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J Neurosci. 2008 Apr 16;28(16):4136-50. doi: 10.1523/JNEUROSCI.4274-07.2008.

Disinhibition combines with excitation to extend the operating range of the OFF visual pathway in daylight.

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Neuroscience Program, University of Michigan, Ann Arbor, Michigan 48105, USA.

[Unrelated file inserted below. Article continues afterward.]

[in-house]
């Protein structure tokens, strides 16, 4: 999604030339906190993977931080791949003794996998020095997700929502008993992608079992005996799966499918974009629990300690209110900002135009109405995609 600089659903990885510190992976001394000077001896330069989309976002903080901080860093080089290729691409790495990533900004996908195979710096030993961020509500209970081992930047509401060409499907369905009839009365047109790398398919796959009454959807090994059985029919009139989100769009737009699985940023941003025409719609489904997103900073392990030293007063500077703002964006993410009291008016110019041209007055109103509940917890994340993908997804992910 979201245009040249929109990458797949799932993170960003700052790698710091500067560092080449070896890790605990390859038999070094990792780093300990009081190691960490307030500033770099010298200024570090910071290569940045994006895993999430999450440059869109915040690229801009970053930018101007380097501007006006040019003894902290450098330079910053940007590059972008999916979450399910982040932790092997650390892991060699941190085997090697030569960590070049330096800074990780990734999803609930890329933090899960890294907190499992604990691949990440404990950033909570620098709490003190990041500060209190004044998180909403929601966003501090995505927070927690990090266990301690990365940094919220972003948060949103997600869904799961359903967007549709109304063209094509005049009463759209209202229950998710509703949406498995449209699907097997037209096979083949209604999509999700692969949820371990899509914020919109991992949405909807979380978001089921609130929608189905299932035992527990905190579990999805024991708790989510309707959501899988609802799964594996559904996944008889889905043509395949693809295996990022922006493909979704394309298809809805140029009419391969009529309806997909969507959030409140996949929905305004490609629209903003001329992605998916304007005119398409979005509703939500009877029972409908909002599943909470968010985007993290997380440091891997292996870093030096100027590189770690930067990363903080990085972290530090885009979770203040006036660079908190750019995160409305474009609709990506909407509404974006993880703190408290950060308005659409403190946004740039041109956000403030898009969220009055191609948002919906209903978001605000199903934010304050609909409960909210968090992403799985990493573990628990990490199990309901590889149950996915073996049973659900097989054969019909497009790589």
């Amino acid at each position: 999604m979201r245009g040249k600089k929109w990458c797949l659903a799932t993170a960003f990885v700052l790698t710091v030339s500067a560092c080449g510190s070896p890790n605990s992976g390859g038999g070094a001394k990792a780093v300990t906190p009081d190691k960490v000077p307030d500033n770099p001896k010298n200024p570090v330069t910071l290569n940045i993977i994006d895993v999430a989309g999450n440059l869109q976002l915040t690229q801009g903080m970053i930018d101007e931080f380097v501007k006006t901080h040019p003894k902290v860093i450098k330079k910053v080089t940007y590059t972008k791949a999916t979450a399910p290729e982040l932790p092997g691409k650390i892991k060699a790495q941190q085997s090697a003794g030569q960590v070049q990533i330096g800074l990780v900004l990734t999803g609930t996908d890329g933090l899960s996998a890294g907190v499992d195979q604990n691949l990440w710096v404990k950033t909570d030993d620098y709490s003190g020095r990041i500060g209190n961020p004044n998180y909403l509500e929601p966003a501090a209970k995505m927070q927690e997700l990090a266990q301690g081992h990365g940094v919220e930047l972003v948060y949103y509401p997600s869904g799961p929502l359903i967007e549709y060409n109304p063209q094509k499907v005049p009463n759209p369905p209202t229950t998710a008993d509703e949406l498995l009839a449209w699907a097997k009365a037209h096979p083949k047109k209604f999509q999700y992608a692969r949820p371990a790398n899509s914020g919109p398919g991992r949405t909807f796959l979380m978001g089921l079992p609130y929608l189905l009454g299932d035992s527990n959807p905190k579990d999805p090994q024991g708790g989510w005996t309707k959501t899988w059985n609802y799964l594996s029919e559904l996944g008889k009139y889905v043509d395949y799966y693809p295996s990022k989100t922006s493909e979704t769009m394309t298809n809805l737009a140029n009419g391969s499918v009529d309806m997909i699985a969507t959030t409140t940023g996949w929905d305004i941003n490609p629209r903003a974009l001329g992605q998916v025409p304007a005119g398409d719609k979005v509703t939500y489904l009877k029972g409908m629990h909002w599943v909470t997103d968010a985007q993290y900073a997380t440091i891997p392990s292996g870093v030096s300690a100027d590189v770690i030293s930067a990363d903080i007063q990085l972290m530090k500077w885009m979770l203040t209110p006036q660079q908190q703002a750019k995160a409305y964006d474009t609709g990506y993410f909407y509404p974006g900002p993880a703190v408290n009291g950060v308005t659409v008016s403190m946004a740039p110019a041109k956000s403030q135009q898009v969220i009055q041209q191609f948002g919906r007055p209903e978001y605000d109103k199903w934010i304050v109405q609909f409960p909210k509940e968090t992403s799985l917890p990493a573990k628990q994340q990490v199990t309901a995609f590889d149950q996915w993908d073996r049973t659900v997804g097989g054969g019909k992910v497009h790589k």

Cone signals divide into parallel ON and OFF bipolar cell pathways, which respond to objects brighter or darker than the background and release glutamate onto the corresponding type of ganglion cell. It is assumed that ganglion cell excitatory responses are driven by these bipolar cell synapses. Here, we report an additional mechanism: OFF ganglion cells were driven in part by the removal of synaptic inhibition (disinhibition). The disinhibition played a relatively large role in driving responses at low contrasts. The disinhibition persisted in the presence of CNQX and d-AP-5. Furthermore, the CNQX/d-AP-5-resistant response was blocked by l-AP-4, meclofenamic acid, quinine, or strychnine but not by bicuculline. Thus, the disinhibition circuit was driven by the ON pathway and required gap junctions and glycine receptors but not ionotropic glutamate or GABA(A) receptors. These properties implicate the AII amacrine cell, better known for its role in rod vision, as a critical circuit element through the following pathway: cone --> ON cone bipolar cell --> AII cell --> OFF ganglion cell. Rods could also drive this circuit through their gap junctions with cones. Thus, to light decrement, AII cells, driven by electrical synapses with ON cone bipolar cells, would hyperpolarize and reduce glycine release to excite OFF ganglion cells. To light increment, the AII circuit would directly inhibit OFF ganglion cells. These results show a new role for disinhibition in the retina and suggest a new role for the AII amacrine cell in daylight vision.

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